l'abbé Gorret (Father Gorret)
|Born||October 25, 1836|
Valtournenche, Aosta Valley
|Died||November 4, 1907|
Saint-Pierre, Aosta Valley, Italy
|Occupation||Priest and mountaineer|
Throughout his life he enjoyed a reputation for being unconventional, and was therefore frequently assigned to remote mountain parishes.
Amé Gorret was born on 25 October 1836 at Valtournenche in the Aosta Valley which at that time was in the Kingdom of Sardinia. Amé was the son of Jean-Antoine Gorret, a mountain guide, and of Marie-Véronique Carrel.
He attended school in his home village, and it was also in Valtournenche that he studied for the priesthood with the local priest, and subsequently with the vicar, who suggested he went study at the main seminary in Aosta, where he was ordained on 25 May 1861.
The young priest
He moved in August 1861 to Champorcher, his first parish. It was at this time that he met Victor Emmanuel the new king of a new country. The two quickly formed a friendship based on a shared love of the mountains and a shared suspicion of the formalities characteristic of political life at the time.
Mountaineering combined with a continuing career in the priesthood
On 17 July 1865, with Jean-Antoine Carrel, Jean-Baptiste Bich and Jean-Augustin Meynet, Gorret undertook the second successful ascent of the Matterhorn. This was the first such ascent from the Italian side, and was achieved just three days after another expedition, headed up by Edward Whymper, completed the first recorded ascent of the mountain, by way of the Hörnli ridge on its eastern side. Following the Carrel group's successful ascent it was Gorret who created a wider awareness of the exploit by submitting a report to the local newspaper, the Feuille d’Aoste. After this he became better known both as a mountaineer and as a writer.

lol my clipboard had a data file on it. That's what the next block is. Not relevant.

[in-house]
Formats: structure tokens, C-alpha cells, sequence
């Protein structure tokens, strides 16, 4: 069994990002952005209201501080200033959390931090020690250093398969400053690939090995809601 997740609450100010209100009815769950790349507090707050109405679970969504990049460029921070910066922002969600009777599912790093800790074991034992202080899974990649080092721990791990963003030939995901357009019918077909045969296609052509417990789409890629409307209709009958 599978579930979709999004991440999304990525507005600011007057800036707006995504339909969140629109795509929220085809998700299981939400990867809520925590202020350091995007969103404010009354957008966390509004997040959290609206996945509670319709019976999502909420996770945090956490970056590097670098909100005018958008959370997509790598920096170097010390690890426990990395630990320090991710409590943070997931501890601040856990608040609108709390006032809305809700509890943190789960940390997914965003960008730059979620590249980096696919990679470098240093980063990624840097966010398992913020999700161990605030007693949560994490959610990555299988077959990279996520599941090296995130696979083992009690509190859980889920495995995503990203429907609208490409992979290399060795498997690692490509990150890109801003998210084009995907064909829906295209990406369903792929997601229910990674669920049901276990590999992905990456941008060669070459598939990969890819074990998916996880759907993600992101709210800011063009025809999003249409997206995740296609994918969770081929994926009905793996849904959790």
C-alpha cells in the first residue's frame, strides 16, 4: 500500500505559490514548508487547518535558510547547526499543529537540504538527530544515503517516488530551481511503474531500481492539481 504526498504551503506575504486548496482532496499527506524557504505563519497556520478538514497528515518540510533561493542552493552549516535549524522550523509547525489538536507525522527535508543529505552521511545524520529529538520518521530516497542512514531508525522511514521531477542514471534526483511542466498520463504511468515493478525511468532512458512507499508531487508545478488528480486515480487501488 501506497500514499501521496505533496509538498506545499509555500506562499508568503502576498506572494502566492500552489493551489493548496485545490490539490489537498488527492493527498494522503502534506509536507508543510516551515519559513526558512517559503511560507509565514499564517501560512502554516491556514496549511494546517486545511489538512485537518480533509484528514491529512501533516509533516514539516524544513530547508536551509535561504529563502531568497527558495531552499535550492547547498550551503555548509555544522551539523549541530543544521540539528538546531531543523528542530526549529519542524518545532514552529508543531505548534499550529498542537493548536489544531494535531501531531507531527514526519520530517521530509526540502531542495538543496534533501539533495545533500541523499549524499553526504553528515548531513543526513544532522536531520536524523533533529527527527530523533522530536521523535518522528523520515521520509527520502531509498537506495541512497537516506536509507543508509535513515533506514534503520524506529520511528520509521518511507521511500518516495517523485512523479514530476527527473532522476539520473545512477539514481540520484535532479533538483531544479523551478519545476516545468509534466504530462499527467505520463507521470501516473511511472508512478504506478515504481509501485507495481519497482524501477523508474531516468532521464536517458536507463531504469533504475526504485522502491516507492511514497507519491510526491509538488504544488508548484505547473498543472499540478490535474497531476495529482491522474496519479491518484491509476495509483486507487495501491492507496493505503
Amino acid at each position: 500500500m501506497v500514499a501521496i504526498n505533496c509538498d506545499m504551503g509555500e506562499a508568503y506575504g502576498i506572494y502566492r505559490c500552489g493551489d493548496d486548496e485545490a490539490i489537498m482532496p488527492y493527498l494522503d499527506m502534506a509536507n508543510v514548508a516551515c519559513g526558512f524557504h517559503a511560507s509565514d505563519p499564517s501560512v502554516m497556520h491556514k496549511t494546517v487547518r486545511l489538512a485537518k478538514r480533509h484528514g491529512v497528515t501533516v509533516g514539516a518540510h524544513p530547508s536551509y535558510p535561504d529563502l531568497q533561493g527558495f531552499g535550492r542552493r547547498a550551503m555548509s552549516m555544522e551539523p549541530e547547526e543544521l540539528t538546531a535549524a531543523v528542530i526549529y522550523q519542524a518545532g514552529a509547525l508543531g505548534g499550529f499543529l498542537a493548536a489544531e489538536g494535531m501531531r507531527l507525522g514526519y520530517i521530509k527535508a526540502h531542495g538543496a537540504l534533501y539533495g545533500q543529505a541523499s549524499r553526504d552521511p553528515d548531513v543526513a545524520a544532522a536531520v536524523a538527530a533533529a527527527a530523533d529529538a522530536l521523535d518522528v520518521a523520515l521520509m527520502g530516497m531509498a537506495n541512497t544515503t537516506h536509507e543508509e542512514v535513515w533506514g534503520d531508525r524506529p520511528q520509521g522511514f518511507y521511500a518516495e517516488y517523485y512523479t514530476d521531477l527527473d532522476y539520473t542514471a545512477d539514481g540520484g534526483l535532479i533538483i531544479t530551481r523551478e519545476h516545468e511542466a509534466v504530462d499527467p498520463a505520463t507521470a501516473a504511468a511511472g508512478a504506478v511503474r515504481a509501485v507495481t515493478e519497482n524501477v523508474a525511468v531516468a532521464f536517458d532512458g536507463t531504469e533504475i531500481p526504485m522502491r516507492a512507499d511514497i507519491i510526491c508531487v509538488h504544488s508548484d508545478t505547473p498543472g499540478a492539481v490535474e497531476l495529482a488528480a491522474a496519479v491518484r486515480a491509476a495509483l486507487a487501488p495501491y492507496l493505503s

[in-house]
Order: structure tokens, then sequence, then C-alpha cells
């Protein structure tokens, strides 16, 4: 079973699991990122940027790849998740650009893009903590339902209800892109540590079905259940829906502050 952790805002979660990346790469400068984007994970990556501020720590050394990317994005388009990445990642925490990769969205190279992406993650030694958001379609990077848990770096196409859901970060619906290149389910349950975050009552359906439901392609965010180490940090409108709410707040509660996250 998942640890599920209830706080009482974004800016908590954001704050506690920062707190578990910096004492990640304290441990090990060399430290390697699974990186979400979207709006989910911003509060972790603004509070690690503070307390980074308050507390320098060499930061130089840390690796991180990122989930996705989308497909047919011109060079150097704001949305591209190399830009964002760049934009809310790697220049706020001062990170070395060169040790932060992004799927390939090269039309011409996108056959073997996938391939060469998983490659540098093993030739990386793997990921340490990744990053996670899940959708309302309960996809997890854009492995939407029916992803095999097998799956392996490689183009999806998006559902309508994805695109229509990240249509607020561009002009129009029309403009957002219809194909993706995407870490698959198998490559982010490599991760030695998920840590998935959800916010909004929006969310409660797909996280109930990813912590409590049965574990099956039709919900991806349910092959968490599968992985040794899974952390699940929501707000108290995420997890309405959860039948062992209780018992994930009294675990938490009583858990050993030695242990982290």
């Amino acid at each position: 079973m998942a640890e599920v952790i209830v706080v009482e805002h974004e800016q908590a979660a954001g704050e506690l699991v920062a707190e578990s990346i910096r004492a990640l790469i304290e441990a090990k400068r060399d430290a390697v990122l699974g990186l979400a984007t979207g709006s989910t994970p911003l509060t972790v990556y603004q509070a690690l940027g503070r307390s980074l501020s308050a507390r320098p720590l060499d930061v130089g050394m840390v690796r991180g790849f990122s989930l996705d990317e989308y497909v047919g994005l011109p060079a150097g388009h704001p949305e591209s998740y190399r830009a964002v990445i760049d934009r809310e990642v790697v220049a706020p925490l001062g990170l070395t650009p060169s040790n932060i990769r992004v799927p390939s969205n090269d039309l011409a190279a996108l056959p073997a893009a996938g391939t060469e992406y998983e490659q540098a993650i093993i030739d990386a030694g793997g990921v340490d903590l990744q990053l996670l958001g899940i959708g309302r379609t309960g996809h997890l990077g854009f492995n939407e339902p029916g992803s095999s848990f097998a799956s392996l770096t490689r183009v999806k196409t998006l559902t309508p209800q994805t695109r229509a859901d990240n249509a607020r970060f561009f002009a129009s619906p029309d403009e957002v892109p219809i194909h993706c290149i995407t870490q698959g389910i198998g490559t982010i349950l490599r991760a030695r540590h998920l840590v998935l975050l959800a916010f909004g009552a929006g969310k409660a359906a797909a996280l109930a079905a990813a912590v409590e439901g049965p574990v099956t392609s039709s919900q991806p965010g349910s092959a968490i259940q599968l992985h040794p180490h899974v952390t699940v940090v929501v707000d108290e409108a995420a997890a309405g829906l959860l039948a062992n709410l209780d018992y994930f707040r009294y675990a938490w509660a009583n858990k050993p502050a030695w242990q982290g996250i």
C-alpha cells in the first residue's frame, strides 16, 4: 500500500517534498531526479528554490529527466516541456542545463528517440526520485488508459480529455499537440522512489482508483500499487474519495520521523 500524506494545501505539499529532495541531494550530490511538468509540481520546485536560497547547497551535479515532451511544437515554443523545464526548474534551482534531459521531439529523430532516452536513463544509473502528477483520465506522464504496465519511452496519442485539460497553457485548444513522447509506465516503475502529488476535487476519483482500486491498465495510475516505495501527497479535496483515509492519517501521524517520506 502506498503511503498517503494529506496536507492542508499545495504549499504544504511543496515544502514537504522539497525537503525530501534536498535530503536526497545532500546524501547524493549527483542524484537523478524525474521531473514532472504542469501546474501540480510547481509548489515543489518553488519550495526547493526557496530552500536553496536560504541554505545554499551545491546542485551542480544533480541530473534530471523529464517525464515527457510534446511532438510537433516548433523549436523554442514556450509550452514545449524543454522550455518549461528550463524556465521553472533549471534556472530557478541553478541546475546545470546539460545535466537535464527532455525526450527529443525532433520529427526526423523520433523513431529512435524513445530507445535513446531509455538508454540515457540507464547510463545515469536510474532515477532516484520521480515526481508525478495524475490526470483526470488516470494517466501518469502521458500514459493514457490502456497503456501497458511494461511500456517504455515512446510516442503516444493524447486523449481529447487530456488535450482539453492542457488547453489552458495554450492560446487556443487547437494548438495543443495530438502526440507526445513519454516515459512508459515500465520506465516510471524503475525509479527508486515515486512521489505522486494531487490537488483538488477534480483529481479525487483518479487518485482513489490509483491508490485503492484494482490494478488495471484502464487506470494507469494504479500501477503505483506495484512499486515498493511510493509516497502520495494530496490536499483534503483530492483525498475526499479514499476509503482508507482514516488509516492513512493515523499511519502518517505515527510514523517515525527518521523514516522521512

In 1866 he was transferred to Valgrisenche. Between 1869 and 1880 further frequent changes of parish ensued. During this period he combined parish duties as the village priest with teaching at the seminary in Aosta and with mountaineering. At this time he got to know a number of the leading figures in Italian mountaineering, then undergoing a period of rapid expansion. In 1863 the Turin based Italian Alpine Club was established.
From 1881 he served as a priest successively in three parishes in the Dauphiné region, across the mountains in France. However, church-state relations were moving up the political agenda in France, and in 1884 the government required the church to repatriate all foreign priests. Gorret was returned to the Val d'Aosta, appointed to the living of Saint-Jacques-des-Allemands where he remained, living in relative poverty, for 21 years.
In 1902 his vision began to fail, for which he underwent an operation the next year. He relocated again, back to Saint-Pierre, in 1905. His health became increasingly precarious and he died at Saint-Pierre on 4 November 1907.
Amé Gorret is most frequently known as "Father Gorret" (the "Abbé Gorret"), but he has also attracted other soubriquets such as "the Mountain bear" ("l'ours de la montagne"), "the Hermit of Saint-Jacques" ("l'ermite de Saint-Jacques") and more simply "the Great Gorret" ("Le Grand Gorret").
- Amé Gorret, Claude-Nicolas Bich, Guide Illustré de la Vallée d'Aoste, 1876.
- Amé Gorret, Victor-Emmanuel sur les Alpes, 1879.
- Alexis Betemps, « Du dernier ours au premier ethnographe : l'abbé Aimé Gorret », Le Monde alpin et rhodanien, 2003, vol. 31, no 1-4, p. 149-159 (lire en ligne)
- Amé Gorret, Autobiographie et écrits divers, Valtournenche : Administration communale de Valtournenche, 1998.
- Xavier Favre, L'ermite de Saint-Jacques, Musumeci Éditeur, Quart, 2007
- Alexis Bétemps, Aimé Gorret, Omega Ed., 2007